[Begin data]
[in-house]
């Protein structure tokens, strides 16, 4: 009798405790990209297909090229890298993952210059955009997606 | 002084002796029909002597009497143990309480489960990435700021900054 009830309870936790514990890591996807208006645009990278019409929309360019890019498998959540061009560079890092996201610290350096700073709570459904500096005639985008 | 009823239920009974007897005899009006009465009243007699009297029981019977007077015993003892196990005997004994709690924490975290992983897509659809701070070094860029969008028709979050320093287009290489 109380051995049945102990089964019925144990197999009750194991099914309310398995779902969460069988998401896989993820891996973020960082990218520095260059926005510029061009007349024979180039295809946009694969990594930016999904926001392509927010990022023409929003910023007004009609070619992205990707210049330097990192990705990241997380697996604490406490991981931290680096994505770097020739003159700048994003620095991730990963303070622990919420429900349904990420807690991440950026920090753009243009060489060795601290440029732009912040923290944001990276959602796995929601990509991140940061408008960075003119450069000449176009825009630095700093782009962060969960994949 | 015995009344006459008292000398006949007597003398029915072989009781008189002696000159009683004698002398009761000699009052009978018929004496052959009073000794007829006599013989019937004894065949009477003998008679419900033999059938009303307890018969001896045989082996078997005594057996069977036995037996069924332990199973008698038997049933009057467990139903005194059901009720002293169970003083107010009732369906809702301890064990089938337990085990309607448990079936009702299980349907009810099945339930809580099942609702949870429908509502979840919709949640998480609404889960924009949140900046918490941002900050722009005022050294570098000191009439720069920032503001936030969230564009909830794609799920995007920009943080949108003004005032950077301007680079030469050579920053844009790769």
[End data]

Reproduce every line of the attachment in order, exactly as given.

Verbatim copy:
[in-house]
């Protein structure tokens, strides 16, 4: 009798405790990209297909090229890298993952210059955009997606 | 002084002796029909002597009497143990309480489960990435700021900054 009830309870936790514990890591996807208006645009990278019409929309360019890019498998959540061009560079890092996201610290350096700073709570459904500096005639985008 | 009823239920009974007897005899009006009465009243007699009297029981019977007077015993003892196990005997004994709690924490975290992983897509659809701070070094860029969008028709979050320093287009290489 109380051995049945102990089964019925144990197999009750194991099914309310398995779902969460069988998401896989993820891996973020960082990218520095260059926005510029061009007349024979180039295809946009694969990594930016999904926001392509927010990022023409929003910023007004009609070619992205990707210049330097990192990705990241997380697996604490406490991981931290680096994505770097020739003159700048994003620095991730990963303070622990919420429900349904990420807690991440950026920090753009243009060489060795601290440029732009912040923290944001990276959602796995929601990509991140940061408008960075003119450069000449176009825009630095700093782009962060969960994949 | 015995009344006459008292000398006949007597003398029915072989009781008189002696000159009683004698002398009761000699009052009978018929004496052959009073000794007829006599013989019937004894065949009477003998008679419900033999059938009303307890018969001896045989082996078997005594057996069977036995037996069924332990199973008698038997049933009057467990139903005194059901009720002293169970003083107010009732369906809702301890064990089938337990085990309607448990079936009702299980349907009810099945339930809580099942609702949870429908509502979840919709949640998480609404889960924009949140900046918490941002900050722009005022050294570098000191009439720069920032503001936030969230564009909830794609799920995007920009943080949108003004005032950077301007680079030469050579920053844009790769």